Another act that the colonists disagreed with was the Quebec Act. Although this mostly only affected Quebec, it also gave much of the Ohio River Valley region to Quebec, which the colonists were angry with, as many had staked land claims there, and it also prevented westward expansion. However, this act also made sense: there were actually some French settlers living in the region, so it was reasonable for Quebec’s boundaries to be expanded to include them. Also, the fact that this act cut off westward expansion may have been a good thing, as it prevented potential conflicts with Natives living in that area. Lastly, Britain had passed the Navigation Act, which, while not usually considered an Intolerable Act, was an act that was similarly denounced by the colonists. This act was a mercantilist policy that placed restrictions on who the colonies could trade to, and how they would conduct trade. However, these acts were actually quite advantageous to the colonists. For example, because of a stipulation in the act that all ships used for trade be built in Britain or her colonies, the shipbuilding industry prospered. Also, the act created a stable and secure market for many manufacturers, and prices were fairly low, which benefited consumers. The colonists argued that the Intolerable Acts were great infringements on their rights and freedoms, but they failed to see that these acts were, in reality, reasonable and justified.

Lastly, the colonists argued that they were justified in becoming independent because Britain had resorted to using physical force against them, to try to intimidate them into complying with various laws and regulations. Specifically, the colonists accused the British of directly attacking them on several occasions, such as the Boston Massacre and the Battle of Lexington and Concord. In both cases though, the British were justified in attacking. In the Boston Massacre, a small group of British soldiers were up against an angry mob, were hopelessly outnumbered, and had fired in self-defense, only after one of the soldiers had been physically assaulted by a Bostonian. In the Battle of Lexington and Concord, the British were simply trying to prevent further conflict by confiscating weapons stores, and they were not planning to fight the colonists. Secondly, the colonists accused Britain of indirectly attacking them by encouraging people to fight against the colonists. For example, they accused Britain of unfairly persuading Native Americans to attack the colonists and encouraging slaves to revolt against their masters. However, the colonists were the first to start recruiting Native Americans’ support, and the British were simply doing the same, in self-defense. In addition, at the time, the British were actually trying to prevent battles between the Native Americans and the colonists by considering ending the tradition of giving weapons as gifts to the Indians and passing acts to prevent settlements in areas near the Native Americans. On the issue of encouraging slaves to fight against their masters and to join the British army, this was a perfectly reasonable move. The British were not physically visiting slaves and forcing them to join the army they were simply advising the slaves of their right to rebel against their masters if they felt that they were being grossly mistreated, the exact same right that the colonists themselves invoked. Finally, the colonists condemned Britain’s use of Hessians, or German mercenaries. However, these Hessians were simply used to supplement the British troops in battles and were no different from other troops. Despite the colonists’ beliefs, Britain had used force only when it was absolutely necessary, and oftentimes, it was the colonists that were provoking the attacks.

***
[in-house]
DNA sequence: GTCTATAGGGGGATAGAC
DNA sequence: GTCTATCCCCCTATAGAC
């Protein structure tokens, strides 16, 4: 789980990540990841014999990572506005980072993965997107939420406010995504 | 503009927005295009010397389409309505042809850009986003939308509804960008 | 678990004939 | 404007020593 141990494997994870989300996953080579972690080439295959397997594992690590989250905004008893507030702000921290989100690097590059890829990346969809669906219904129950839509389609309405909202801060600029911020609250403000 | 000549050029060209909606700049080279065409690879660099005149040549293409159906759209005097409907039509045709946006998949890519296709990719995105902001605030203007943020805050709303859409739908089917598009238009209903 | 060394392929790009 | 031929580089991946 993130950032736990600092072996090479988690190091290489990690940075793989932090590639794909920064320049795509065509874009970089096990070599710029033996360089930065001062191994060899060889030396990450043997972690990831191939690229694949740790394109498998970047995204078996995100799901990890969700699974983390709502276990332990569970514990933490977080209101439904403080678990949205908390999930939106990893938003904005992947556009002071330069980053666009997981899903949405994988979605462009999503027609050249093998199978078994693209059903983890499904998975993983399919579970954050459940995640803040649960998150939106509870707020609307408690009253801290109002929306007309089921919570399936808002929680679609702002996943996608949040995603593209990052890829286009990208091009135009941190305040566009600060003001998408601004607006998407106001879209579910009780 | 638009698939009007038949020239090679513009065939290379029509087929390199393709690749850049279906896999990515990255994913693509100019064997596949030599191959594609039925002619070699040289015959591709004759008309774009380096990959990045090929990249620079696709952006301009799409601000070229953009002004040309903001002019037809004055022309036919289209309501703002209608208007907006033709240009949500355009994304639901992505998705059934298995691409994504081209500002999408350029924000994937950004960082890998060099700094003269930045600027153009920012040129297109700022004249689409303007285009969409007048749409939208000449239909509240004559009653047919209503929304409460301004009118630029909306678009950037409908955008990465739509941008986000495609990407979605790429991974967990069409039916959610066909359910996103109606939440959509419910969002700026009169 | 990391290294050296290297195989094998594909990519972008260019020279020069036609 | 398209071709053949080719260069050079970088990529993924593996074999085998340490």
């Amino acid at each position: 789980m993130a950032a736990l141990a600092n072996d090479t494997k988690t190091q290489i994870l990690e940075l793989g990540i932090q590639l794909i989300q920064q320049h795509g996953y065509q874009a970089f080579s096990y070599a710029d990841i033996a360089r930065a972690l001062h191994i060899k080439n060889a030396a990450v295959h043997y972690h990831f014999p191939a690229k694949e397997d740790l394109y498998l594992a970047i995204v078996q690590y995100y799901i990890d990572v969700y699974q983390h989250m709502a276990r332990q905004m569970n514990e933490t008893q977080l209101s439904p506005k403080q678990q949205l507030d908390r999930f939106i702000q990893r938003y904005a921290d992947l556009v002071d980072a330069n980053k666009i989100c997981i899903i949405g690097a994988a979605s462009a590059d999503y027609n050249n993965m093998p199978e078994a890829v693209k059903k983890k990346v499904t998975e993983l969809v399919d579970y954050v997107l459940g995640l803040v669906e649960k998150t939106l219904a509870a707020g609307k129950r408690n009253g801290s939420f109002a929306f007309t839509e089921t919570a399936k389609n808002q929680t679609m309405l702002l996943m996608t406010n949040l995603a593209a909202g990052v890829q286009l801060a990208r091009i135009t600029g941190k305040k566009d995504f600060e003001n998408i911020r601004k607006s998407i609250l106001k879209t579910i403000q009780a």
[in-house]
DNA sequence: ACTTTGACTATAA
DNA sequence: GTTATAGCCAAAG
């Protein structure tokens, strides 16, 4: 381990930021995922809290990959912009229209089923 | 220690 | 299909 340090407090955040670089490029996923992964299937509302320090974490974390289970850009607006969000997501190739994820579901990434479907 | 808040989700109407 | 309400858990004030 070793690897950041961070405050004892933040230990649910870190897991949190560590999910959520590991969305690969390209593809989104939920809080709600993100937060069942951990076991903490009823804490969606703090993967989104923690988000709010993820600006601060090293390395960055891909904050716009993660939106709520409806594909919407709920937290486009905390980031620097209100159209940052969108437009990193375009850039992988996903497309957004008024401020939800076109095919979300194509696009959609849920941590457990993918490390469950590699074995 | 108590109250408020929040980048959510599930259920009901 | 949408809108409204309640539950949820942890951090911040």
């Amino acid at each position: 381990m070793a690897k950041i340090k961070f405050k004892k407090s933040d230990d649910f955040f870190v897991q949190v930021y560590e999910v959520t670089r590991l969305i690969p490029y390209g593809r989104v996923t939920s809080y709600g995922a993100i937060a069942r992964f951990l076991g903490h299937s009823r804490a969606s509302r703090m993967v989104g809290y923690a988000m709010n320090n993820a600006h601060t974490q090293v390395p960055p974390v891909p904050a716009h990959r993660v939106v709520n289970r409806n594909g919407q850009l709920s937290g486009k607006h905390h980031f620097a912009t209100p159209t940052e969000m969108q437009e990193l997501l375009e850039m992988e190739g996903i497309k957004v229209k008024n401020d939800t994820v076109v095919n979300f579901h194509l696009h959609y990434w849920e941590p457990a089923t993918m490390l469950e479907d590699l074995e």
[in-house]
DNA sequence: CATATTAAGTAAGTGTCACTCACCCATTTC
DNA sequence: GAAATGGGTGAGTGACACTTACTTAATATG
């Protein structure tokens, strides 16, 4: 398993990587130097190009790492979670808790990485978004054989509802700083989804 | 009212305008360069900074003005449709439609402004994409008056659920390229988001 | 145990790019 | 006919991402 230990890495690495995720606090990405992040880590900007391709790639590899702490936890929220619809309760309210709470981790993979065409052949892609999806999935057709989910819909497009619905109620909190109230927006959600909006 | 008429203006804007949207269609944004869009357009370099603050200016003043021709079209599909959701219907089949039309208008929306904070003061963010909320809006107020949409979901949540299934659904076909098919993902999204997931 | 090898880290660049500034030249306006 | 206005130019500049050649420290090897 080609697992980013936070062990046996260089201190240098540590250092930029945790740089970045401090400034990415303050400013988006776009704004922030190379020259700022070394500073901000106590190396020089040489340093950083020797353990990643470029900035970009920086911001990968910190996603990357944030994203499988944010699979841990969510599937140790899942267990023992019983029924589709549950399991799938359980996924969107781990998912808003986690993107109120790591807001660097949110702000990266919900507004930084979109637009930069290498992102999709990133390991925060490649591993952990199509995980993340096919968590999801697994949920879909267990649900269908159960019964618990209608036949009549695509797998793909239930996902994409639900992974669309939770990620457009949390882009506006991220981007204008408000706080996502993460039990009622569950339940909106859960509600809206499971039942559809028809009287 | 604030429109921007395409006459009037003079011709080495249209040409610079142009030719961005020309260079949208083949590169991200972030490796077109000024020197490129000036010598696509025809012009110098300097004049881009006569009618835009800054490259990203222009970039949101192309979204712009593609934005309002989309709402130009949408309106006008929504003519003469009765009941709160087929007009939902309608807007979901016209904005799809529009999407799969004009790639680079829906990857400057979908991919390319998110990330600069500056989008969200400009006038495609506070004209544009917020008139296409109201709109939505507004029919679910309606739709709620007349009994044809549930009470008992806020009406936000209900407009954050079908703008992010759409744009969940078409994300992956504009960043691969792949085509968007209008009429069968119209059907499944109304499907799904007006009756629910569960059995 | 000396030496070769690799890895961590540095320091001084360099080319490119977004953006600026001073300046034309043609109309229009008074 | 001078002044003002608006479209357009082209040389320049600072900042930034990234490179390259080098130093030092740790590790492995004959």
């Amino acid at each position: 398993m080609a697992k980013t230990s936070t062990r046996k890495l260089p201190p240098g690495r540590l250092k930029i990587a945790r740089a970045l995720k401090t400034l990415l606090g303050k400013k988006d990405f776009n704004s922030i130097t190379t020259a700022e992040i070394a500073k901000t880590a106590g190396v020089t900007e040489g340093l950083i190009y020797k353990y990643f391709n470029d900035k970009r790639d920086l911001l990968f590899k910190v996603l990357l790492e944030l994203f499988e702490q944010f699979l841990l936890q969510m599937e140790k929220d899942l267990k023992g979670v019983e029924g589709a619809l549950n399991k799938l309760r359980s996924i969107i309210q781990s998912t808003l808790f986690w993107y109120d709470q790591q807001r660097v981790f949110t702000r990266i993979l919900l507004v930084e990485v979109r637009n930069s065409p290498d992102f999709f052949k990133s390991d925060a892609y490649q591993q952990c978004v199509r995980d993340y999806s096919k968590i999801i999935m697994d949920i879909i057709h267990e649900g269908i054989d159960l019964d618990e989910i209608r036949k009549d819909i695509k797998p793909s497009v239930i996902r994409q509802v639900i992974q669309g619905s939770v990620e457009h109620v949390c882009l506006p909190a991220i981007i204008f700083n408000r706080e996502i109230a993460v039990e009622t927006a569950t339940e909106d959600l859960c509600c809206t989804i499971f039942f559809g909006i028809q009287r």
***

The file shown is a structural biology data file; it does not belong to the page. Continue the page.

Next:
A revolution can only be justified if there is sufficient reason to prove that the people were indeed being ruled by a tyrant; without this reasoning, it is merely an irrational outburst of violence to be condemned. In the American Revolution, the colonists believed that they had been denied their fundamental rights as Englishmen. In reality though, not only had the colonists’ rights not been violated, but they had also been the beneficiaries of a king who had, time after time, looked out for their best interest. Therefore, the colonists’ reasons for declaring independence were groundless, and the American Revolution was unjustifiable.

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Original Colonists of America. (2021, Mar 18). Retrieved from https://papersowl.com/examples/original-colonists-of-america/